The letter also cited a recent PricewaterhouseCoopers LLP study showing that GA contributes 1.2 million jobs and $247 billion in economic activity to the United States. The Cybersecurity and Infrastructure Security Agency (CISA), which falls under the Department of Homeland Security, has designated transportation, which includes GA, as a critical infrastructure sector. Air medical is specifically named by CISA as a critical workforce, and air medical aircraft continue to provide lifesaving missions for those in need whether stricken by COVID-19 or other health emergencies.
“This letter builds upon an earlier request sent to the FAA on March 17, further explaining why these extensions are justified since general aviation is, indeed, a public good. Regulations and exemptions must be found to be for the public good, and this is the rationale the FAA used to provide exemptions for air carriers and commercial operations. We believe general aviation should also be provided exemptions based on the same rationale,” said Cooper.
Similar regulatory activity has already been enacted by the European Union Aviation Safety Agency in Europe and the Civil Aviation Authority in the United Kingdom, where comparable exemptions have been granted to both commercial and noncommercial operations in their respective countries.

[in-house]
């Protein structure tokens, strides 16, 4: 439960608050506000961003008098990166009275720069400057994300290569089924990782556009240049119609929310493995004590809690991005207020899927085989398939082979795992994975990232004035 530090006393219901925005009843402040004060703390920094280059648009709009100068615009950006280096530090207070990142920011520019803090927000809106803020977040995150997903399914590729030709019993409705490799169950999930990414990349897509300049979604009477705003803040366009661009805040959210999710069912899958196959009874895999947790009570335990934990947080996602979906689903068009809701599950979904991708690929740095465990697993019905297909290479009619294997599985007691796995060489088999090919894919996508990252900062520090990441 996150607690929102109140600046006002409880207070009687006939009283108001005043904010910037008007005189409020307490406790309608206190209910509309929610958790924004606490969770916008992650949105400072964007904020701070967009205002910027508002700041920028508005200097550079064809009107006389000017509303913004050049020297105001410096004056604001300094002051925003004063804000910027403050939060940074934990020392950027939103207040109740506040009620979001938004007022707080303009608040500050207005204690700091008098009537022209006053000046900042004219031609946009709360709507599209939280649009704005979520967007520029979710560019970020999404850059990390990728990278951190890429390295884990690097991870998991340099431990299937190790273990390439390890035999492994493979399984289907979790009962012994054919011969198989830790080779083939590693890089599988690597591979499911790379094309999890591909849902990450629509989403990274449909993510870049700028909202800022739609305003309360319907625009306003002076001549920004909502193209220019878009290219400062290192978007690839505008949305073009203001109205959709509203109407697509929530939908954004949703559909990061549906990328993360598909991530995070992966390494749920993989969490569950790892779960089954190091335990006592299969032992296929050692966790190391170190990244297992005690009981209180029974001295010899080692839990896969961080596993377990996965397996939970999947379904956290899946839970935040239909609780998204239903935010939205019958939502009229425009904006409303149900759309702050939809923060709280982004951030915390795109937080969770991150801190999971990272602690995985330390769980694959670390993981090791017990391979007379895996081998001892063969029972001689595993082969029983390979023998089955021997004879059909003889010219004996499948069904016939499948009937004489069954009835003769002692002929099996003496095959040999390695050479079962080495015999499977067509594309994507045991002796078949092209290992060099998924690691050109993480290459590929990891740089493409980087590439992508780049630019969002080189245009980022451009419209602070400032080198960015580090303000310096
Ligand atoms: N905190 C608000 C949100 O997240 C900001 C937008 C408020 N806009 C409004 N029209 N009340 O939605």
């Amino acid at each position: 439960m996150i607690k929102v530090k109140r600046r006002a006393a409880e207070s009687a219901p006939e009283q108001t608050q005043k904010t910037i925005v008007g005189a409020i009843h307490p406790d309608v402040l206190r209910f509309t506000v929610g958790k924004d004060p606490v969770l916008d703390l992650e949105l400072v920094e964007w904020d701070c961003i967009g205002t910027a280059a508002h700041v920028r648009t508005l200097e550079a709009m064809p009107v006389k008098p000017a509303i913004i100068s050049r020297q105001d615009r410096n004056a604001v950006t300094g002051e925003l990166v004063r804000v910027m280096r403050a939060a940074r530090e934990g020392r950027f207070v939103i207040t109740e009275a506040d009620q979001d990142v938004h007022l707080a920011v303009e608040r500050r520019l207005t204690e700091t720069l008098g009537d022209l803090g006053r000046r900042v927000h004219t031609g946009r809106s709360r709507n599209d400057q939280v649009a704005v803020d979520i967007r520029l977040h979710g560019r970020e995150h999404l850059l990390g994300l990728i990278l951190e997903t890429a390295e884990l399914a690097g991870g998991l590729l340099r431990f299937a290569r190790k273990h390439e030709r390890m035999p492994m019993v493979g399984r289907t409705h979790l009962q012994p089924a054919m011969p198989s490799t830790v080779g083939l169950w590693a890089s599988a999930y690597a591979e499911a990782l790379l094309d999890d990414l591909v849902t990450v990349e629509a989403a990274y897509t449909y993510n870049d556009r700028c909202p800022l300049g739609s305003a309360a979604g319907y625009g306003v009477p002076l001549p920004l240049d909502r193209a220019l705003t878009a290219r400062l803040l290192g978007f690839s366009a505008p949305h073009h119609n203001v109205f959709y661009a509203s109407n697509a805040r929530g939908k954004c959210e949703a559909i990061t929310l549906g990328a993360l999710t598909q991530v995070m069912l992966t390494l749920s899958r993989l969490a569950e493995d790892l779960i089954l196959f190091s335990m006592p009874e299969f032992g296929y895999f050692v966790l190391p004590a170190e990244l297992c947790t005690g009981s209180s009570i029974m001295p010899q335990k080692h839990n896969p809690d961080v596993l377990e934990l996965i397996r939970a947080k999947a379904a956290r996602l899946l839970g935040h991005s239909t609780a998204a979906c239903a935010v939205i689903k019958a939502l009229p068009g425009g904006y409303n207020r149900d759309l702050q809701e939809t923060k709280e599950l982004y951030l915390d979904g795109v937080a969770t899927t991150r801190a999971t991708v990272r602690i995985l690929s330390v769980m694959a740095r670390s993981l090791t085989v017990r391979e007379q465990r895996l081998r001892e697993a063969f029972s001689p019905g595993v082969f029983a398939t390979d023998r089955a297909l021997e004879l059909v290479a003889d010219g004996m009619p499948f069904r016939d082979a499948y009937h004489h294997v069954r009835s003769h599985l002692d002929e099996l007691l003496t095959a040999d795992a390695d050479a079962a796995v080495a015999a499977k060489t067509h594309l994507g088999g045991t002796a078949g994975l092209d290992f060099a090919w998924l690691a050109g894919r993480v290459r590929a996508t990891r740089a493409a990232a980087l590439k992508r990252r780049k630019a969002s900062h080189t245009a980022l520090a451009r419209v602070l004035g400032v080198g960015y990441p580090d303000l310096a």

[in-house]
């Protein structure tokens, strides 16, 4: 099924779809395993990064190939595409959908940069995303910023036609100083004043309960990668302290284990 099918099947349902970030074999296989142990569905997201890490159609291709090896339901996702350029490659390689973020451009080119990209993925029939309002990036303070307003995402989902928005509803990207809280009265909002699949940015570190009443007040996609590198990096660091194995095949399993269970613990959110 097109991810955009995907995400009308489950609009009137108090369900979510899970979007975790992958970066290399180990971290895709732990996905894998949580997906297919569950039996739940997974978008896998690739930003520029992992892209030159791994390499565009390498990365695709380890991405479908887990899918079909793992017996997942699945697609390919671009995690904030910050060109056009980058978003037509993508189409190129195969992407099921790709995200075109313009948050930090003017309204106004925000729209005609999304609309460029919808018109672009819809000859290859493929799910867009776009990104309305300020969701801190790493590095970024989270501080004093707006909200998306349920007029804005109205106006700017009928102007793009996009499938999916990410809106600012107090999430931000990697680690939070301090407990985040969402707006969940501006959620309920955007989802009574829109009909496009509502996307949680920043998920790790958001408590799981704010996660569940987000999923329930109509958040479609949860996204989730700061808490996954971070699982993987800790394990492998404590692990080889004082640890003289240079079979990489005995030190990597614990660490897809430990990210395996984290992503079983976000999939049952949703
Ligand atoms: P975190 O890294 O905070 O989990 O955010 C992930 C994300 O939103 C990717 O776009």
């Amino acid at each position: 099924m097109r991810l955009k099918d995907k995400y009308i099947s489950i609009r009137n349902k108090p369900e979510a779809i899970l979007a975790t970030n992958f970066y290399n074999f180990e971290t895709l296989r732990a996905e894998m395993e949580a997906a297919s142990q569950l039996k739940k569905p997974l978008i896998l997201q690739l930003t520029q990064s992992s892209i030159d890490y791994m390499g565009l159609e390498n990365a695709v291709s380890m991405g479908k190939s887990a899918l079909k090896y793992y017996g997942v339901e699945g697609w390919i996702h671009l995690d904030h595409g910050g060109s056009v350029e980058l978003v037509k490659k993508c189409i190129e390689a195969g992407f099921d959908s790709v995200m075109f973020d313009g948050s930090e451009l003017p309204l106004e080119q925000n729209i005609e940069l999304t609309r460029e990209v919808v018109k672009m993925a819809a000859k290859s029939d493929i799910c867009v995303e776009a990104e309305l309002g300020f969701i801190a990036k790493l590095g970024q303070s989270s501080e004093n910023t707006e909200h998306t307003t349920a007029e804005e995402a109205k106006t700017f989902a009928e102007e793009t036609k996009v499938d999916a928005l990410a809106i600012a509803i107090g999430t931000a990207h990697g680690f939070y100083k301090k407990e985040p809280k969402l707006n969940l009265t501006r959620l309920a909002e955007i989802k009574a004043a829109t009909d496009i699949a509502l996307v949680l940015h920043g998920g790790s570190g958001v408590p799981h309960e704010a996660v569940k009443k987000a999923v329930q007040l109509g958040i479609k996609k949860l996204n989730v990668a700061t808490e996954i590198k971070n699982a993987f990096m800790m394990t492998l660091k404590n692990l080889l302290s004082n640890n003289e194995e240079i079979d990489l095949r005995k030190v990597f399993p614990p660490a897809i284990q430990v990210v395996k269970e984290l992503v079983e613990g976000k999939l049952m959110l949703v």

Along with AOPA, the Air Medical Operators Association, the Experimental Aircraft Association, the General Aviation Manufacturers Association, Helicopter Association International, the National Agricultural Aviation Association, the National Air Transportation Association, and the National Business Aviation Association signed the April 1 letter.
AOPA and seven other GA organizations signed an April 1 letter to the FAA requesting a wide range of exemptions and deviations:
- Extension of FAR Part 61 pilot currency requirements, including the flight review and instrument proficiency check.
- Guidance that 709 reexaminations or paperwork inspections in person (such as logbook inspections under FAR 61.51, or maintenance record inspections under FAR 91.417) be deferred or at least be conducted electronically during the current social distancing safety protocols and directives regarding nonessential activities.
- Extensions for certificated flight instructor certificate renewal, expiration, and endorsement periods.
- Extension of knowledge exam expiration period.
- Extensions for applicants on the ability to complete practical examinations.
- Extension for filing documents under FAR Part 13 (Subparts C, D, and G).
- Extensions for aircraft maintenance and continuing airworthiness requirements with necessary mitigation procedures.
This article was originally published by AOPA on April 2, 2020.
Associations Seek Exemptions to Continue Flying During COVID-19 Pandemic see more